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From "Craig R. McClanahan" <>
Subject RE: [PRE-PROPOSAL] jakarta-tomcat-doc sub-project : WAS: [TomcatDocu mentation Redactors To Hire]
Date Sat, 07 Jul 2001 05:06:21 GMT

On Mon, 2 Jul 2001, Rob S. wrote:

> This seems to be one of the questions that comes up and never gets answered
> (re: docs, not Jon's behavior ;)  I'm not sure what magical solution will
> get people to read docs.  Frankly, I'd just like to get started.  Anakia
> works for Jakarta,

Yep, thanks to Jon's hard work setting up jakarta-site2, a large majority
of the Jakarta web site is generated using Anakia.

> it works for Struts

Technically, it's not actually *used* by Struts -- Struts uses the Ant
<style> tag, which does an XSLT transformation.

However, the XML tags that Anakia (as used in jakarta-site2) understands
are very similar to the ones used in the Struts stylesheets -- and that is
a very important point.

 ==> it'll probably work for Catalina.

The important issue is *not* what transformation tool is used.  The
important issue is on what tags you use in your docs, so that you can use
your favorite transformation tool.  That's what we should agree on first,
because that is the gating factor on actually writing documentation.

> Committers, [VOTE] on this?

+1 on anyone willing to propose *and act on* writing docs, using some
reasonable XML format, on all interesting versions of Tomcat.

That being said, I do have a couple of thoughts on process -- but they are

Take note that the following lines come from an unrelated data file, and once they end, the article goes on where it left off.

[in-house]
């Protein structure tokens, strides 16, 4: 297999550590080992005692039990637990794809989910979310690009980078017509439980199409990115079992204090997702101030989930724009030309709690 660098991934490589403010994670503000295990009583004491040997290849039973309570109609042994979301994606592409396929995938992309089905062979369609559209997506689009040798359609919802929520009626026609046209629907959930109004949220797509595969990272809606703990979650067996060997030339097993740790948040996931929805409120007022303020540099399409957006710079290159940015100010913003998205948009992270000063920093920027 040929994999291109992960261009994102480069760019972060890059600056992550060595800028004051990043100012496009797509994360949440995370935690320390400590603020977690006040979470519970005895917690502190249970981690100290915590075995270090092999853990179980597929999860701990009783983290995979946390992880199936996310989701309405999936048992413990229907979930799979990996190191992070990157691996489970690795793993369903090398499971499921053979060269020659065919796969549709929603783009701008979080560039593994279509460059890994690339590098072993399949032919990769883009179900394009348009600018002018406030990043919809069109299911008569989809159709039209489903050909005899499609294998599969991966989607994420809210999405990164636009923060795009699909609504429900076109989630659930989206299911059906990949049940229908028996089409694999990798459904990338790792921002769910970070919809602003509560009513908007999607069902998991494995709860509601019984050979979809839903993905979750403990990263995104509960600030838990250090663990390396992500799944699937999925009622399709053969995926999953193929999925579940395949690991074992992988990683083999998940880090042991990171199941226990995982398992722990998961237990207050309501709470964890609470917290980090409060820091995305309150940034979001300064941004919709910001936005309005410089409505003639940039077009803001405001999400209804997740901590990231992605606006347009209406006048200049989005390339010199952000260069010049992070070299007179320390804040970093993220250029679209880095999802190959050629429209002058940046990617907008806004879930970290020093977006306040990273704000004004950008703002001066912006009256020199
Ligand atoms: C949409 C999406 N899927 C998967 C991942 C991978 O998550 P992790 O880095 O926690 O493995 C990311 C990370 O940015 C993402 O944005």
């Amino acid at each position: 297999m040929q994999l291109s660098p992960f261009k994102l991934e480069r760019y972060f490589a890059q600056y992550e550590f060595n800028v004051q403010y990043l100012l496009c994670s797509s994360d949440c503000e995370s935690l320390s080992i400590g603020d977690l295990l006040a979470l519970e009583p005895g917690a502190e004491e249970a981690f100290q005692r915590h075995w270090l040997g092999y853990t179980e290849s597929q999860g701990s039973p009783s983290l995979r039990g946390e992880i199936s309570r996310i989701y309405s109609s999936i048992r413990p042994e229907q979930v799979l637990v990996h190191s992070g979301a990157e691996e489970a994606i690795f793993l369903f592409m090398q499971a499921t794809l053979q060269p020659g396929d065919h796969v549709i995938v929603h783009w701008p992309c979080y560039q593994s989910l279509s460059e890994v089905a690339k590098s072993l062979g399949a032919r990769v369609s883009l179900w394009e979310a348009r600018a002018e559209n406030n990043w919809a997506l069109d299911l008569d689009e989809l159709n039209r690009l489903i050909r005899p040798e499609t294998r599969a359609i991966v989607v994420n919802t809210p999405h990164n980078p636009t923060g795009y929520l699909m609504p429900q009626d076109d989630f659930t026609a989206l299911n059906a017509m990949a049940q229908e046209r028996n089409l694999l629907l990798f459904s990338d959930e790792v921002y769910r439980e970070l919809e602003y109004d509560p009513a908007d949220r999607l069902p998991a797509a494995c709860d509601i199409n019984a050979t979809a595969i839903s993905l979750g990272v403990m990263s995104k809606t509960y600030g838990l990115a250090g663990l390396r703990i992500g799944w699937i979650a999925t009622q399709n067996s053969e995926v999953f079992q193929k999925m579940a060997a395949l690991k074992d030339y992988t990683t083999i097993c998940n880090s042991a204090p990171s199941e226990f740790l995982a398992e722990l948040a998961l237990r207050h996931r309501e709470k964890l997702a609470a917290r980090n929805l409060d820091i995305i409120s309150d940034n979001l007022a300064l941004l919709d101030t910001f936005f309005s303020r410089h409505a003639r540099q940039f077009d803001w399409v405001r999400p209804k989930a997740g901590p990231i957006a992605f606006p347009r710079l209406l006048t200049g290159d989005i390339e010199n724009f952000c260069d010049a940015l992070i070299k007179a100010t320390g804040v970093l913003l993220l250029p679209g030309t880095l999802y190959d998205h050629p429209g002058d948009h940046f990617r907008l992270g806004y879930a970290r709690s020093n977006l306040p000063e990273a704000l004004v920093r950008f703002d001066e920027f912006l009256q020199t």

just my own feelings, not mandates or requirements.

* Docs should live in the source tree of the project that they
  are about.  Although Henri's suggestion for jakarta-tomcat-docs
  is noble, what you'll find in practice is that there is very little
  documentation that is relevant across multiple versions of Tomcat.

* The files that are checked in should only be the XML sources, *not* the
  generated files.  This varies from what Jon set up in jakarta-site2,
  based on long and drawn out earlier discussions (same issues as those
  surrounding checking JAR files into CVS :-).

* Tomcat docs for a particular version should be delivered as one or more
  web apps (not necessarily the root webapp as is current practice).  That
  way, the corresponding WAR files could be dropped into *any* container,
  or opened up and read directly from the filesystem.

* At least two documentation webapps (developer-oriented and
  user-oriented) would seem to be appropriate.  Having more than two
  will make it difficult to create reliable hyperlinks (since you don't
  have any control over the context path that someone uses to deploy).

> - r

Craig McClanahan

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